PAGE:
Why do women wear short dresses? This is the question I asked myself following the challenge launched by a blogger: Wear a short dress!
I want to. I like challenges. The catch is I have none in my wardrobe. All my summer dresses or skirts cover my knees or stop an inch above. The reason is very simple. I usually prefer a subtle cleavage. As I show a bit the top of my body, I balance the look by not revealing the legs too much. It is a matter of preference. I always thought it was sexier to show just a little and let the imagination do the rest. Don’t think I dislike short dresses. On the contrary. I love them … On others! But the challenge launched by Josh from Hermit Scribe inspired me. I want to know more about what motivates women. A Web search confirms this: the reasons are varied. Some say they appreciate the comfort of short dresses. Others say they feel pretty by highlighting their strengths. There might also be a probable connection with the theory of sexual selection.
According to this theory, in the animal kingdom, males are distinguished by characteristics intended to attract the attention of the females, to which the choice of the partner belongs. This is the case in several animal species, including birds. Some male birds have developed colorful plumage and complex melodious songs. These characteristics reflect their genetic quality. Assessment of these qualities by the female maximizes the ability and survivability of future offspring. Males perceived as the best brood stock, those who have developed the traits preferred by sexual selection because these traits are good genetic markers, are thus favored when choosing a partner and they have a better reproductive success than the other males. Hence where the expression “Peacocking” probably comes from.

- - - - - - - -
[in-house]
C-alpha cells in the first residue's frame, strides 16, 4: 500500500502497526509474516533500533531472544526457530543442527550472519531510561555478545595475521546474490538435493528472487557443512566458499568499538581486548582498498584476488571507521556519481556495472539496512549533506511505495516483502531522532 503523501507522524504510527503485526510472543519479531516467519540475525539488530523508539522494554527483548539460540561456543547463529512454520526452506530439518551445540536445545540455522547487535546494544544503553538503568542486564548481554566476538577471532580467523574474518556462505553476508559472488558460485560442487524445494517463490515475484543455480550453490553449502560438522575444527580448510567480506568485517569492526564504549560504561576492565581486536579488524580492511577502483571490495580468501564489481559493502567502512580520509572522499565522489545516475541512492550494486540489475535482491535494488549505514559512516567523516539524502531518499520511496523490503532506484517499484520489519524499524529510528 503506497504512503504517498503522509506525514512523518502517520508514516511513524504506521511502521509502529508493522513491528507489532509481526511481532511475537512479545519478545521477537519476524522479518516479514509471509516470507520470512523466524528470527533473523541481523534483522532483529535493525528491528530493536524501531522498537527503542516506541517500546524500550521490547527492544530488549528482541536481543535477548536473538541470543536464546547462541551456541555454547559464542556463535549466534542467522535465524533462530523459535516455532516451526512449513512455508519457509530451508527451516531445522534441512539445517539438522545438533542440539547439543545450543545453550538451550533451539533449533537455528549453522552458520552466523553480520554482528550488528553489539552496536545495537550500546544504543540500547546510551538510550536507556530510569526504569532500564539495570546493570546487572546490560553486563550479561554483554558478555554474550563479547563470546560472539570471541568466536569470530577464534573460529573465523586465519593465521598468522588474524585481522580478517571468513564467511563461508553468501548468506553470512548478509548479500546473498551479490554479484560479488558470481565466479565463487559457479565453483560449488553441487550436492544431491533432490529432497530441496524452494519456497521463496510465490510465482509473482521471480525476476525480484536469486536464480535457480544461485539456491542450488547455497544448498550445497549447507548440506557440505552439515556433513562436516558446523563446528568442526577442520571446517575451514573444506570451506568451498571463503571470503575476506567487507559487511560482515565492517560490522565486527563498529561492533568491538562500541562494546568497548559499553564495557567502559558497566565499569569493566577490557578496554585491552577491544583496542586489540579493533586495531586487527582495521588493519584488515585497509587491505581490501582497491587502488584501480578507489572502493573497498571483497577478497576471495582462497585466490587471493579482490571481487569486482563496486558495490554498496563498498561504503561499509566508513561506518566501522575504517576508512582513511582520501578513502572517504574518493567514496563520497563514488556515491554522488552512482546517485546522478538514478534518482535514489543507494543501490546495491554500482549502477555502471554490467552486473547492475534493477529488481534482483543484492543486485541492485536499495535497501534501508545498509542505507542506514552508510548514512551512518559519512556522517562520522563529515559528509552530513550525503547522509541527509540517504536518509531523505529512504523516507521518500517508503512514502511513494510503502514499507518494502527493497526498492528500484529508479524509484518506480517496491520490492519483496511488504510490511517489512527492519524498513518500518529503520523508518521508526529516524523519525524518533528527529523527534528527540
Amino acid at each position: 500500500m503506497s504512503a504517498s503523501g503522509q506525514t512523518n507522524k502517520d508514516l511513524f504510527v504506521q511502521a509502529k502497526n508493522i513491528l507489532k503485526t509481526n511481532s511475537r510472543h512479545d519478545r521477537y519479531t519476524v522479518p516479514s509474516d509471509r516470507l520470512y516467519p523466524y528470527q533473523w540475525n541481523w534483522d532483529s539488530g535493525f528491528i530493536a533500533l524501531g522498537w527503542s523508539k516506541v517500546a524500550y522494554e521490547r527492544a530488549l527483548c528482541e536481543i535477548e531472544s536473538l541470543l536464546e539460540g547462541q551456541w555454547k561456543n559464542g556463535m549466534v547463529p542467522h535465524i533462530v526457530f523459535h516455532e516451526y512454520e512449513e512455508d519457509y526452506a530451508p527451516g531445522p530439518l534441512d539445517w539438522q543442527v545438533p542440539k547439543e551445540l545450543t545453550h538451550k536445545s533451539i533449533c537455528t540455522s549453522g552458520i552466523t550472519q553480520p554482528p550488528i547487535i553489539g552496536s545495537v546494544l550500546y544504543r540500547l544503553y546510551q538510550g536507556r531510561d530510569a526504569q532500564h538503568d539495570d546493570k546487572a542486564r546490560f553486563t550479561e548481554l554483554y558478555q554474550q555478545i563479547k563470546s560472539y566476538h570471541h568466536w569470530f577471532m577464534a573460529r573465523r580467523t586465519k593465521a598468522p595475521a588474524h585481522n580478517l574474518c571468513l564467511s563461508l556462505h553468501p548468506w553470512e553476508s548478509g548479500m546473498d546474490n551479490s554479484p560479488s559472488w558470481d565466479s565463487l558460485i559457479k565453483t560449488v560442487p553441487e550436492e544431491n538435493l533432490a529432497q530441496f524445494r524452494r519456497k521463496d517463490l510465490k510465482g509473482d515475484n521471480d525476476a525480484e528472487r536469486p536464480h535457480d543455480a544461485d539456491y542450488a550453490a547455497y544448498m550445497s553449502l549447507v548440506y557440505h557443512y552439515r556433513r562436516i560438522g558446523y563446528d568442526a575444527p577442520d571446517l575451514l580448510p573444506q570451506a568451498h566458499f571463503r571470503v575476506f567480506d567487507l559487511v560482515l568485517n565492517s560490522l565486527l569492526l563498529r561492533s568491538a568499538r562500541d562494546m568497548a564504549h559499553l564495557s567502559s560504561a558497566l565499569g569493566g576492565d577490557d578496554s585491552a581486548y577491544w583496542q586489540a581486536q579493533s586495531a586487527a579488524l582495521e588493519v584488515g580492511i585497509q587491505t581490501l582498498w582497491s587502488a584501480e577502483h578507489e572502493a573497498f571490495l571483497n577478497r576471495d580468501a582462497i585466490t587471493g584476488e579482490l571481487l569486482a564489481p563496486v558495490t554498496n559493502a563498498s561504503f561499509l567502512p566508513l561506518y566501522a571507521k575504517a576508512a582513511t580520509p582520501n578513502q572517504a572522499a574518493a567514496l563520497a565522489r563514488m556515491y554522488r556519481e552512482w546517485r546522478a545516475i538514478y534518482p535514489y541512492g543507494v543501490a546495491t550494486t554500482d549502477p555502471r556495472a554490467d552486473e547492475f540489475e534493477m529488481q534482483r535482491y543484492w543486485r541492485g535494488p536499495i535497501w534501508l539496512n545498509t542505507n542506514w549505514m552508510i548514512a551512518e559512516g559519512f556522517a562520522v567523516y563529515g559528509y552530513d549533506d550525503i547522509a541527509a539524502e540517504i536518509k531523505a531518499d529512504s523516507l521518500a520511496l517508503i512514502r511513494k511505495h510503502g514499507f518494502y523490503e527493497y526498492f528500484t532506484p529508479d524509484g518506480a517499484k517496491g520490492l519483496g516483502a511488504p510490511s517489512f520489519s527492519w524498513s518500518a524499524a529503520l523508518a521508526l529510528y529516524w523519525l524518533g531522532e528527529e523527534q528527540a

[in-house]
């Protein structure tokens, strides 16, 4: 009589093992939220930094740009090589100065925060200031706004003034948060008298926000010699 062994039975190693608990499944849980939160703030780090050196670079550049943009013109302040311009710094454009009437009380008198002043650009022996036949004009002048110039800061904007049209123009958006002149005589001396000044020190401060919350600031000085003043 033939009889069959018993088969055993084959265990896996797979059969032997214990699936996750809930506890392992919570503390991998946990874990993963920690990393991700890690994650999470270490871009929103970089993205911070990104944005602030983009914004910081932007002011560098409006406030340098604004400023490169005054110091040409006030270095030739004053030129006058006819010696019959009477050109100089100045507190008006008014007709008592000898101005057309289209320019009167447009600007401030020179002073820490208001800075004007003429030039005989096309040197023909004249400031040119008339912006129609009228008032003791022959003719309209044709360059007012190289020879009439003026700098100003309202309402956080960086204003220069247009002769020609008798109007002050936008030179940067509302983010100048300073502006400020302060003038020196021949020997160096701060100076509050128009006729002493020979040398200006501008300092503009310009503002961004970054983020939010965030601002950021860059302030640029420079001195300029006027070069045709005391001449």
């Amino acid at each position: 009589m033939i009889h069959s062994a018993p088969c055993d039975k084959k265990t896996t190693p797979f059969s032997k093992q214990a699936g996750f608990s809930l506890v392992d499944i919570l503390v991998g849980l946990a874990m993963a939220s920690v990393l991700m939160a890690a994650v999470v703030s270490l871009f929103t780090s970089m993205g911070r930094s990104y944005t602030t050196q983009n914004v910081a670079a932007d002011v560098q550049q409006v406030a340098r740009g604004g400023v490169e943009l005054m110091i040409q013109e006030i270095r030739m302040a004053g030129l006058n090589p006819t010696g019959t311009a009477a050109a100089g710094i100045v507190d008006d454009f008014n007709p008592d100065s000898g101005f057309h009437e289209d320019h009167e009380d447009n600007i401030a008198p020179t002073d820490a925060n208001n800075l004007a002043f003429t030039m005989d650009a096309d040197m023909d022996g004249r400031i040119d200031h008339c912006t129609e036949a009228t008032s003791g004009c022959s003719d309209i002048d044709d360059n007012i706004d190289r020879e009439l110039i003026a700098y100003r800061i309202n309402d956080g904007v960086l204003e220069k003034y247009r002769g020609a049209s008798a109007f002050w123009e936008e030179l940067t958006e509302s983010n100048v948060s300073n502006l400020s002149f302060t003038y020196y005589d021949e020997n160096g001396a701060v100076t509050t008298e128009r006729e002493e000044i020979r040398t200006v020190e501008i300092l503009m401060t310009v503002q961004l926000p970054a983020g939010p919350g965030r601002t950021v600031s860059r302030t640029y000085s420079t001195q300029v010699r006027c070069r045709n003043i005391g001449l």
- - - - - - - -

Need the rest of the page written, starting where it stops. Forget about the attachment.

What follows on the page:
Is a similar phenomenon present in humans? To find out, I asked a Darwinian specialist. Daniel Baril is a journalist, anthropologist by training and a speaker at the Université du troisième âge. He is also the author of La grande illusion; comment la sélection naturelle a créée l’idée de Dieu (MultiMondes). He agreed to answer my questions.